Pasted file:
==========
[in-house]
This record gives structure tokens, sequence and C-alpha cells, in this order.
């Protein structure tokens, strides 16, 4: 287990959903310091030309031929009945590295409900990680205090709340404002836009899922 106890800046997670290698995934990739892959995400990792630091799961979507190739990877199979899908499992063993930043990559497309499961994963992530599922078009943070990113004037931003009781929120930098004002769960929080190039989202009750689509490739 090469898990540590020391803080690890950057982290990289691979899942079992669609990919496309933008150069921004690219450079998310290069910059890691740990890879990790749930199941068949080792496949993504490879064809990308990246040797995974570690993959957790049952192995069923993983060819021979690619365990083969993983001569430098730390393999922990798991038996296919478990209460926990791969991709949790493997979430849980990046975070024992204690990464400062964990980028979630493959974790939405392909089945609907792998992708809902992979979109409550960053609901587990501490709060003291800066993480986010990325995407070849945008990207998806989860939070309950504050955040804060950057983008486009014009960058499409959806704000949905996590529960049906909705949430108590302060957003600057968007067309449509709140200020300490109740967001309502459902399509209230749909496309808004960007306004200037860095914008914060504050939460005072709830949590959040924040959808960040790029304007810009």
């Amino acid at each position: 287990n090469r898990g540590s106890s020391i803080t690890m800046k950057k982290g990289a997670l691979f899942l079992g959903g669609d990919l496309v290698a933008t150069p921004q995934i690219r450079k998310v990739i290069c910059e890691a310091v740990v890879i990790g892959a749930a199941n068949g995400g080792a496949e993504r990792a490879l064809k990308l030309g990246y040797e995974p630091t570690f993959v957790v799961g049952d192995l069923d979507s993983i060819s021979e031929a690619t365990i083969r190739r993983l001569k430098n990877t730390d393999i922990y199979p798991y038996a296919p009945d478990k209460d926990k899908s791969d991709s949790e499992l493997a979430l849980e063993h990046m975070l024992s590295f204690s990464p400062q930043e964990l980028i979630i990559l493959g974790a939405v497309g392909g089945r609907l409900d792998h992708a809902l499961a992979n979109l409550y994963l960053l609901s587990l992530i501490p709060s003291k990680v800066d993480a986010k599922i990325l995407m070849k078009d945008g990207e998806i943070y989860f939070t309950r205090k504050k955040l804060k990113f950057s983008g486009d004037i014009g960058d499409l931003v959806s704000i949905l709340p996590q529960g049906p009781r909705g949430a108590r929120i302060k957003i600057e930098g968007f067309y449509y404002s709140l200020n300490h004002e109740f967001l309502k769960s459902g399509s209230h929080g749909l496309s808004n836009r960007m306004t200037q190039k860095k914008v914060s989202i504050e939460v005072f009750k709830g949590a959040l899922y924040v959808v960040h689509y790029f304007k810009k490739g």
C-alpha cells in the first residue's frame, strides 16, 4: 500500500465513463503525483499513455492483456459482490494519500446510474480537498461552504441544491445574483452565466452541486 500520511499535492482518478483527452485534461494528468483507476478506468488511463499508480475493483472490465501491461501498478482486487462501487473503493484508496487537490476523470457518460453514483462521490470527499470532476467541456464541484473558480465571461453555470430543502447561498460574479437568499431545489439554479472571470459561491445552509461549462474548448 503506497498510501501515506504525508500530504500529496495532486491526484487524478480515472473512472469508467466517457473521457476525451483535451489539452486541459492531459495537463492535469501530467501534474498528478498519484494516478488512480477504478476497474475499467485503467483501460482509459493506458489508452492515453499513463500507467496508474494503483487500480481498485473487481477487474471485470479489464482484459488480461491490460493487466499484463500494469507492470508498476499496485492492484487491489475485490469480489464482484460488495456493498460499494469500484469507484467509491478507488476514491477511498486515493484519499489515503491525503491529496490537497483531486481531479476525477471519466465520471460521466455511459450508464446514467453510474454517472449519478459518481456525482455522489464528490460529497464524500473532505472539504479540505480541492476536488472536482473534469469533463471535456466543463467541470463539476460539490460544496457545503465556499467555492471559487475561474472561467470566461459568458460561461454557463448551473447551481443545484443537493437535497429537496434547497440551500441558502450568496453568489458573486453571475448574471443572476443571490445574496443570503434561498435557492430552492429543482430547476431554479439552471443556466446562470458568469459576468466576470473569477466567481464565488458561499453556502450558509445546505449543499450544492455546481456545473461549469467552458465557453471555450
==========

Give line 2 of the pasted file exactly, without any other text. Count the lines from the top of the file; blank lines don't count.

This record gives structure tokens, sequence and C-alpha cells, in this order.